In a relatively sudden development after years of legislative deliberation, Congress passed major FOIA reform legislation shortly before adjourning in October.
Entitled the "Freedom of Information Reform Act of 1986," the legislation amends the FOIA to provide broader exemption protection for law enforcement information, plus new law enforcement record exclusions, and also creates a new fee and fee waiver structure. Signed into law by the President on October 27 as part of the Anti-Drug Abuse Act of 1986, Pub. L. No. 99-570, its law enforcement provisions became effective immediately, but its fee provisions will not become effective until next spring.
The FOIA Reform Act of 1986 contains all of the modifications to the FOlA's law enforcement exemption (Exemption 7) that had been sought by the Department of Justice over the years, including a significant lessening of the exemption's overall harm standard. In this regard, it is almost identical to that part of S. 774 -- the FOIA reform bill that passed the Senate, but not the House, in the previous Congress.
The Act's new record exclusion provisions extend beyond any regular exemption protection by permitting agencies, under certain special circumstances, to treat existing records as not subject to the FOIA at all. Located in new subsection (c) of the statute, these exclusions apply only in specifically described situations -- involving ongoing proceedings, informant protection, or terrorism or foreign intelligence matters -- in which exemption protection alone would not always be adequate.
Additionally, the Reform Act revises the FOIA's fee and fee waiver provisions to establish a multi-tiered structure for the assessment of FOIA fees. For the first time, it will allow agencies to charge the costs of actual document review, wherever requests are made for commercial purposes. All requesters will be subject to the more standard FOIA fees according to the categories in which they fall, with requesters still entitled to seek a complete waiver of fees under a revised general fee waiver standard.
Passage of this amendment package culminates years of effort by the Department of Justice to obtain legislative relief from the FOIA for federal law enforcement agencies. These efforts were spearheaded by Senator Orrin Hatch (R. Utah), Chairman of the Senate Judiciary Committee's Subcommittee on the Constitution, with the bipartisan assistance of Senators Patrick Leahy (D. Vt.) and Dennis DeConcini (D. Ariz.) of that subcommittee.
Despite extensive evidence showing the need for greater law enforcement record protection, including repeated testimony by FBI Director William H. Webster, however, it was not possible to move such FOIA reform legislation through the counterpart subcomrnittee in the House of Representatives. In fact, as time passed, a "counter-reform" effort was launched by those who sought to make the FOlA's requirements more stringent in many ways.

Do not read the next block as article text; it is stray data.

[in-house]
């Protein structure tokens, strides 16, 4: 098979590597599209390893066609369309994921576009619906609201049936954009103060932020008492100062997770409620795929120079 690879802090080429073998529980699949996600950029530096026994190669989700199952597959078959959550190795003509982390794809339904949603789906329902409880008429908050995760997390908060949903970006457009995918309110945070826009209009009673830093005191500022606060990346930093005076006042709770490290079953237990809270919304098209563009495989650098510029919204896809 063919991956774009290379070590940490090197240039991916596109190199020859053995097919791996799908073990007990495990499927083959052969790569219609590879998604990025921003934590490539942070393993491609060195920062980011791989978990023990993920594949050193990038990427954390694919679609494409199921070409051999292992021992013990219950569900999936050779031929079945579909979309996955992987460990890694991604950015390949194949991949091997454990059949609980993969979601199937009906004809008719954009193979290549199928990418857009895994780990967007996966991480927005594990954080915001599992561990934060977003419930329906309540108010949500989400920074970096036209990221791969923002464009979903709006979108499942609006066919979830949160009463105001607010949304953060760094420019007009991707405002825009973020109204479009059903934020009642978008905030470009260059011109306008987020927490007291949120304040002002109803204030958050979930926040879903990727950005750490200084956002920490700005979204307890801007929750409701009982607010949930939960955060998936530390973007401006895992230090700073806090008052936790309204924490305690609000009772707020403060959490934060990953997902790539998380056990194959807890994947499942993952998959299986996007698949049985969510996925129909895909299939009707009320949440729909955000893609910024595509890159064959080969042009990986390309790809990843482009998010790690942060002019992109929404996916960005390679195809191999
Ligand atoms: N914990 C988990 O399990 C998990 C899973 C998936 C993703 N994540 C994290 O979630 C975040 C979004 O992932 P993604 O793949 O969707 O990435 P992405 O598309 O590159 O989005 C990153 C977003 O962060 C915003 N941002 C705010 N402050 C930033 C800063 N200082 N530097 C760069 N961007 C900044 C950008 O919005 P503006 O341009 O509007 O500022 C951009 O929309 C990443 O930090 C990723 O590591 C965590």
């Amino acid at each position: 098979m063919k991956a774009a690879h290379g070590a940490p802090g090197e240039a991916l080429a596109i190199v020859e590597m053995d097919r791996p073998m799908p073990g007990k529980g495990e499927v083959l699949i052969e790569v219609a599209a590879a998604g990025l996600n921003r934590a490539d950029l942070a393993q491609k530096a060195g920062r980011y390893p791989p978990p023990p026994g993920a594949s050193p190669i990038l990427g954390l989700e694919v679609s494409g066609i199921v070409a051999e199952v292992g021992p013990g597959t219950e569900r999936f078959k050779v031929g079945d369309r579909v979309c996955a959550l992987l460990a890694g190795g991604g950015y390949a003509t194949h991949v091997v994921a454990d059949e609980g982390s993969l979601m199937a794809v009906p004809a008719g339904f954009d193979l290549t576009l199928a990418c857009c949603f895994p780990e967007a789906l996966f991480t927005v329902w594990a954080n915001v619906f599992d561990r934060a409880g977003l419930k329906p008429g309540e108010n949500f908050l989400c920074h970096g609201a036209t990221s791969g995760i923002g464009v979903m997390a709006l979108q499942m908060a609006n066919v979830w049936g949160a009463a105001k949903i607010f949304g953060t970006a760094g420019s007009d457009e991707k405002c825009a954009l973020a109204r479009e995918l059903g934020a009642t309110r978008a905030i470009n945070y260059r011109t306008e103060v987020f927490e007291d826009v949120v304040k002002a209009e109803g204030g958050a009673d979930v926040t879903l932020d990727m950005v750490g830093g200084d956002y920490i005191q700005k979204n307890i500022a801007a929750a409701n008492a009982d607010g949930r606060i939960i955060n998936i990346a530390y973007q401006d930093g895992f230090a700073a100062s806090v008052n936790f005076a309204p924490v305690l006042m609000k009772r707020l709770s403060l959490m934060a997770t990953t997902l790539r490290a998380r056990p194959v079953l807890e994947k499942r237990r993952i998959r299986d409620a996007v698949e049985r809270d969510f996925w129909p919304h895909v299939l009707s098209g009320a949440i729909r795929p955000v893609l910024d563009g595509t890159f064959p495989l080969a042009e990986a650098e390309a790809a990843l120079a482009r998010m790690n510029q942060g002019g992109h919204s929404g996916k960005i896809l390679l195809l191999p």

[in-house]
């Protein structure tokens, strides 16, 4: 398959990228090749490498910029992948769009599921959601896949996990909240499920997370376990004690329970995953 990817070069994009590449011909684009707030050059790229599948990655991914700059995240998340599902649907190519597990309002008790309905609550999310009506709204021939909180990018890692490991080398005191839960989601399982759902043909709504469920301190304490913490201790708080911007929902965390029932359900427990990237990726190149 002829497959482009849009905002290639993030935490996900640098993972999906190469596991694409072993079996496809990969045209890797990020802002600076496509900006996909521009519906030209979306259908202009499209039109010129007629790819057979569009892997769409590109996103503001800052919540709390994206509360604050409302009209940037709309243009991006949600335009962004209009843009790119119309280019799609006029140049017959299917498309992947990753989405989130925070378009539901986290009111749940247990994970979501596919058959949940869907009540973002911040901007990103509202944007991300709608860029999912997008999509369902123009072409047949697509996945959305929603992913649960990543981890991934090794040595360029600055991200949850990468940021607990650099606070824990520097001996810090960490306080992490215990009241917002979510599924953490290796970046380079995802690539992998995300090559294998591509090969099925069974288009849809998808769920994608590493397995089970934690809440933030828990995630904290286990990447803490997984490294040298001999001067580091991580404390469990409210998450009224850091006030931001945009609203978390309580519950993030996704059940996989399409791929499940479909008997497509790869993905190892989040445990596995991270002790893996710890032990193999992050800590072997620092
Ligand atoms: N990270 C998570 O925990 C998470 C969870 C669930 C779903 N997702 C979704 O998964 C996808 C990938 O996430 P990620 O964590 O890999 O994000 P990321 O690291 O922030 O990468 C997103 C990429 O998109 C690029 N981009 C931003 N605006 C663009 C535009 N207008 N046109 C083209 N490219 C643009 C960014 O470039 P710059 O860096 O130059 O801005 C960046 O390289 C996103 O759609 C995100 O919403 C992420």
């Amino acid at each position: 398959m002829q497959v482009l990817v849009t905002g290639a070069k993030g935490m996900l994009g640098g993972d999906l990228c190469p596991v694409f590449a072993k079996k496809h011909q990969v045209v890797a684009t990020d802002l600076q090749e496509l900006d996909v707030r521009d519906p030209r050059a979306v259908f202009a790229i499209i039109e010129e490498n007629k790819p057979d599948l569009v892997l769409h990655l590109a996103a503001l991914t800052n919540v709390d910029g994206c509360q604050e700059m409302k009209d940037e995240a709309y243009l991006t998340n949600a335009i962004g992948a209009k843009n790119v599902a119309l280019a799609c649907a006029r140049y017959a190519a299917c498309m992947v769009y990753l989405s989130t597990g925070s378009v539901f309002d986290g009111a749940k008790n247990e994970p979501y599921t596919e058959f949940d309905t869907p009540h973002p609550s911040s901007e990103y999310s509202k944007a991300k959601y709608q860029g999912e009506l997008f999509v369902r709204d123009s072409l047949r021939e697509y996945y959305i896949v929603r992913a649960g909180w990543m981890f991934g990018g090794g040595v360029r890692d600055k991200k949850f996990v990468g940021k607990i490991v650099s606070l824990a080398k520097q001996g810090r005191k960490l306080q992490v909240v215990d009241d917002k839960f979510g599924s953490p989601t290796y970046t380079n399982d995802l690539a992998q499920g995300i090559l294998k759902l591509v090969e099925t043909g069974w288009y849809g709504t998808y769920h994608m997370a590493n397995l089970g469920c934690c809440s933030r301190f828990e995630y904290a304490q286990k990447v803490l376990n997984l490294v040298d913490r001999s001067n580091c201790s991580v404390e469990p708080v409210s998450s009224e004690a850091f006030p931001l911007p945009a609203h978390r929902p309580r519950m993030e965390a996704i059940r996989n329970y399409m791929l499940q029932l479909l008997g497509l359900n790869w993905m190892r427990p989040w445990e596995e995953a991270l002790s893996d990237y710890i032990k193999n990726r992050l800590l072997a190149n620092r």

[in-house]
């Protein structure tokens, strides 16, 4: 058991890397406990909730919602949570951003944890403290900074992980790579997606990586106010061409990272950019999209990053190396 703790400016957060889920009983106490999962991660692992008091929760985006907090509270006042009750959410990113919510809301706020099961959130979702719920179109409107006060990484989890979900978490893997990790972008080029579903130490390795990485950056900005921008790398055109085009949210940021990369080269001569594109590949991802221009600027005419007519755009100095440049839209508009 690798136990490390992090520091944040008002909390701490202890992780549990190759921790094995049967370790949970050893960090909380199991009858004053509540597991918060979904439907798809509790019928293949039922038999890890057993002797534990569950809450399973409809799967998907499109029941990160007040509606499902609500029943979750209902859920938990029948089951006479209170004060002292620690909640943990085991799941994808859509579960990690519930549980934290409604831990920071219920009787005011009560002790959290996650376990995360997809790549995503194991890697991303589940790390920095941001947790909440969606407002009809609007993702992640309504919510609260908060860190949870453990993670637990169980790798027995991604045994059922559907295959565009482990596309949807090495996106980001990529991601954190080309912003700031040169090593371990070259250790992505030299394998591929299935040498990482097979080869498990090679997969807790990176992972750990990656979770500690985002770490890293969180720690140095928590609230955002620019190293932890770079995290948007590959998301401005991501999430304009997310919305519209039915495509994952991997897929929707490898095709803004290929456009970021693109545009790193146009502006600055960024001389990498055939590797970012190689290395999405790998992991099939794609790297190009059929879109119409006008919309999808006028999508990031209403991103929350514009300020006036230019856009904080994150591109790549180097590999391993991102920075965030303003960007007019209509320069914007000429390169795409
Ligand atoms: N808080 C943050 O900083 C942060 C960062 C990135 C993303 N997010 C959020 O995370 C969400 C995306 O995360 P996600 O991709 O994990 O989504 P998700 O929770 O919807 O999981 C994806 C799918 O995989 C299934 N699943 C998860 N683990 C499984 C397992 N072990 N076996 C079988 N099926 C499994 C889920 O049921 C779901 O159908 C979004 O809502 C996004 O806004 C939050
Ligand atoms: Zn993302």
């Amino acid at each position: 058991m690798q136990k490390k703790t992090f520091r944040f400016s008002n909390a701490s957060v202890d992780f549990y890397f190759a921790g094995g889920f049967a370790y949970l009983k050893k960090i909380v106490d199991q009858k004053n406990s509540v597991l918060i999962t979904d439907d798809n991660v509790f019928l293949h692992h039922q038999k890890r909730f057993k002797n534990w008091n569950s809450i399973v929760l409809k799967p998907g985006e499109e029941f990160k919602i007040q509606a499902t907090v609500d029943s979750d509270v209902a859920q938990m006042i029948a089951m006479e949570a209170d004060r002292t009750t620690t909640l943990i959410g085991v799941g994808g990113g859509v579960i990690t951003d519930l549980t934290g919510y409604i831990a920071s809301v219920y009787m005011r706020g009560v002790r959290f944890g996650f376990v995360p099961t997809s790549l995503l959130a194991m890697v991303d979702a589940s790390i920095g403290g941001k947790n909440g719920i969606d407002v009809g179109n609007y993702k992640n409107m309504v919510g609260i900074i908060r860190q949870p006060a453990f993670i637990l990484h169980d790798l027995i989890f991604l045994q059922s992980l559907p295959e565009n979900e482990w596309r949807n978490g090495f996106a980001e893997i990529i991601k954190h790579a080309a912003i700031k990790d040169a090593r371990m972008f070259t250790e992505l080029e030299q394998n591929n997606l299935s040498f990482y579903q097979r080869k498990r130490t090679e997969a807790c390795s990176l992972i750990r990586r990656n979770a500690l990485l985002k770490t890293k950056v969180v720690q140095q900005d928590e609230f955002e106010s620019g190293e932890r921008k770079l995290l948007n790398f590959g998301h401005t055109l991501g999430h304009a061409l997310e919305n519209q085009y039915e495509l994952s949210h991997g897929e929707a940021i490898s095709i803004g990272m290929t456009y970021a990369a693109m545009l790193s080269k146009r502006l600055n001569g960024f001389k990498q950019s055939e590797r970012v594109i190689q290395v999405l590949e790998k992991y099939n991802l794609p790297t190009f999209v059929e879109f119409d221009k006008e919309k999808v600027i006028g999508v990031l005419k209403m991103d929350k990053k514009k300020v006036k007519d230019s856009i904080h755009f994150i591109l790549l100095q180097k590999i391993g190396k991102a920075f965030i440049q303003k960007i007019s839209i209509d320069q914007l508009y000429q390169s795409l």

As the 99th Congress drew to a close, though, the prospective enactment of omnibus anti-drug legislation presented a rare opportunity for achieving related FOIA reform. Seizing this opportunity, Senator Hatch injected into the anti-drug bill the law enforcement provisions of the FOIA reform bill (S. 774) which previously had passed the Senate. This triggered intensive FOIA reform deliberations by congressional negotiators and other interested parties as the legislative session neared adjournment.
What emerged was a legislative package that comprehensively addressed the need for law enforcement FOIA reform without unduly burdening federal agencies with the many procedural requirements that opponents of FOIA reform had sought. Remarked Assistant Attorney General Stephen J. Markman upon the conclusion of this process: "We are quite pleased to have been able to obtain, through the leadership of Senator Hatch and others, such a valuable amendment package at this time. The strength of its much-needed law enforcement reforms will make whatever fee adjustments it requires entirely worthwhile."
Highlights of the Reform Act's changes and additions to the FOIA are as follows:
The threshold language of Exemption 7 is broadened to encompass both "records or information compiled for law enforcement purposes," a formulation which also drops the former requirement that the records be "investigatory" in character.
The exemption's harm standard is considerably lessened, from "would" to "could reasonably be expected to," under Exemption 7(A) (protecting ongoing proceedings), Exemption 7(C) (personal privacy), Exemption 7(D) (law enforcement sources) and Exemption 7(F) (physical safety).
Exemption 7(D) is reworded to expressly provide a greater range of source protection.
Exemption 7(E) is expanded to cover prosecutorial techniques and law enforcement guidelines.
Exemption 7(F) is broadened to extend its protection to any individual.
Under the new "(c)(1)" exclusion, any agency possessing records of an ongoing criminal investigation or proceeding (covered by Exemption 7(A), as amended) can treat them as not subject to the requirements of the FOIA if "disclosure of the existence of the records could reasonably be expected to interfere with enforcement proceedings." An agency may do so only where it reasonably believes that the subject of the proceeding is not aware of its pendency, and only so long as that circumstance continues, but it can apply this exclusion even where an investigation involves only "a possible violation of criminal law."